The EU directed Ireland to charge Apple its normal rate of 12.5%, which amounted to $15 billion. Apple agreed to pay. However, the recent Paradise Papers revealed emails showing this world-class innovator has asked for legal advice on where to move its business now that it will be taxed in Ireland. It seems like the Channel Island of Jersey is its next destination.
The Deferred Income Quandary
The US taxes corporations on world income (net of foreign taxes paid) while some other countries only tax on income within the country. US corporations claimed that they needed a tax break to be competitive with other multinational corporations. So the US government gave its corporations a great break. They are only taxed on income earned in other countries, if, as and when, they bring that money into the US.
So, of course, they don’t. They hoard it offshore. Apple has an estimated $200 billion such untaxed profit invested in foreign counties.
The new tax bill passed by the Senate on this past December 11th reduces the tax on this foreign earned income from the normal 35% to 14%. This is the same rate that Obama proposed in his 2016 budget. Obama planned to earmark the recovered billions to repair the crumbling national highway system, but the Republicans blocked him.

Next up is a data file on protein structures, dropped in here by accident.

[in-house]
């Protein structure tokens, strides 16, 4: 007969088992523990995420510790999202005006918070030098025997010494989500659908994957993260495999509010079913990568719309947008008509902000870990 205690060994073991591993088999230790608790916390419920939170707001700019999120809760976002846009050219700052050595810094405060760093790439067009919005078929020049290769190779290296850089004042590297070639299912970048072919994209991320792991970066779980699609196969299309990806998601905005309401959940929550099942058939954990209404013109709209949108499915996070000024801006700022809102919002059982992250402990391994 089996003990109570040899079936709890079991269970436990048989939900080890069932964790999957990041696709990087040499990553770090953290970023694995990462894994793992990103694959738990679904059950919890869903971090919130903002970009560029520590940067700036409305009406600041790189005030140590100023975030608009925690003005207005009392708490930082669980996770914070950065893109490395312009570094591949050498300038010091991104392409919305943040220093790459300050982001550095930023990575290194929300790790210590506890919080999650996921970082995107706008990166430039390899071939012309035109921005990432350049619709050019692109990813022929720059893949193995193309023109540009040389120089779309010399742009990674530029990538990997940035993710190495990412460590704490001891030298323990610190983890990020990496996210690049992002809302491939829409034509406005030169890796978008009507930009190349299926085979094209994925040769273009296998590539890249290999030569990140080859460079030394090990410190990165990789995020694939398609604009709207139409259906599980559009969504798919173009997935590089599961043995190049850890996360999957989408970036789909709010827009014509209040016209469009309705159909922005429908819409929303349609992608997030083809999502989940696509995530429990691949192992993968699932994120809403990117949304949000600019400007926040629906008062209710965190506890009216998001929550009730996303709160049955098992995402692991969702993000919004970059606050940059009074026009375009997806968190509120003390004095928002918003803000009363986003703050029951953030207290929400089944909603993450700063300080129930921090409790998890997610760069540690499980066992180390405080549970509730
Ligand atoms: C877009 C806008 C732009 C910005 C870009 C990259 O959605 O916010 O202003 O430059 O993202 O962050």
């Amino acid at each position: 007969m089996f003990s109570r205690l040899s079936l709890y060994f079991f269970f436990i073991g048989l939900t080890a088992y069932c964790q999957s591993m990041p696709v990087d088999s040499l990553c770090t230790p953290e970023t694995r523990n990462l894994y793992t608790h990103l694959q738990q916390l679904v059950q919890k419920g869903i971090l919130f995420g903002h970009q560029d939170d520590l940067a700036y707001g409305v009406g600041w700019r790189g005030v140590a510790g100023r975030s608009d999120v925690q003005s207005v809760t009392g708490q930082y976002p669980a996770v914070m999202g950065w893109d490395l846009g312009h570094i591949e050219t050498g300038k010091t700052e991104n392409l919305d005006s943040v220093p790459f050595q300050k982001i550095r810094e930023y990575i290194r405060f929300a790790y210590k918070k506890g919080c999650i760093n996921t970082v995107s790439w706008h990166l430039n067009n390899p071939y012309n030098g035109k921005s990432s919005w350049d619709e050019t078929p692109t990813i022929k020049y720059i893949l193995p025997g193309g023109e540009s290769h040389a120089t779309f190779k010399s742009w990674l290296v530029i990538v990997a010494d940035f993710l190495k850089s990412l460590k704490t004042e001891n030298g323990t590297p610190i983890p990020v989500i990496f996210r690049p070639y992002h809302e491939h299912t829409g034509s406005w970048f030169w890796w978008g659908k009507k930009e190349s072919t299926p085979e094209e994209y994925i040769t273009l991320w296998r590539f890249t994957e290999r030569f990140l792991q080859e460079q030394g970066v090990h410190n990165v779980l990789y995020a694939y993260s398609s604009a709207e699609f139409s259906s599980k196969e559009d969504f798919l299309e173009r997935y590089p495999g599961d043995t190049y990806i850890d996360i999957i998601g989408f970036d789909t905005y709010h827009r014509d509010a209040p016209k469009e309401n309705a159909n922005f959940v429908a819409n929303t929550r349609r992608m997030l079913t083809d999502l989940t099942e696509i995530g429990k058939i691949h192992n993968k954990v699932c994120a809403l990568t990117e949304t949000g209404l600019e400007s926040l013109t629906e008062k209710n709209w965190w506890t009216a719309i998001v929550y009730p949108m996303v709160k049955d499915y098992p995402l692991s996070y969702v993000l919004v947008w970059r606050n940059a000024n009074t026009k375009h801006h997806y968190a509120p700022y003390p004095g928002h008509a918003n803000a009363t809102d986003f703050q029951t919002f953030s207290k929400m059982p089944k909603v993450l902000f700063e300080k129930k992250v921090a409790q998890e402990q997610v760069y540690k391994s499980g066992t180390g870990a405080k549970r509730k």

The Pressure Is Working
Despite the government’s best efforts to suppress whistleblowers like Deltour by ruthless criminal prosecutions (see my article on other whistleblower prosecutions here), leaks are increasing.
The International Consortium of Independent Journalists (the ICIJ)has found a way to protect future whistleblowers like Deltour. Notice how it has protected the sources of the Panama Papers and the Paradise Papers. So more leaks, not only about banks but also about enablers like the accounting and law firms that profit from these tactics, are likely in the next few years.
From the time of the Deltour revelations, internet campaigns began keeping the issue alive in the EU. A Committee of Inquiry by the EU Parliament has released a scathing report criticizing its own government for its inaction in permitting these tax avoidance strategies.
The US Senate Investigative Committee made several effective recommendations for changes to the US tax code to end the most flagrant abuses— so far ignored.
It has now been 10 years since the US government jailed Bradley Birkenfeld who leaked information about American citizens using a Swiss bank to evade US taxes. Since that time, investigative journalists and tax fairness groups have fought back.
The tide of the battle is turning. The pressure is on. Just this week Facebook announced it would stop diverting advertising income ($14.8 billion in 2016) to Ireland and book it in the country where it originates.
The more voters who understand these gambits, the more likely corporations will be forced to pay their fair share of the cost of running the country in which their executives enjoy such a privileged lifestyle.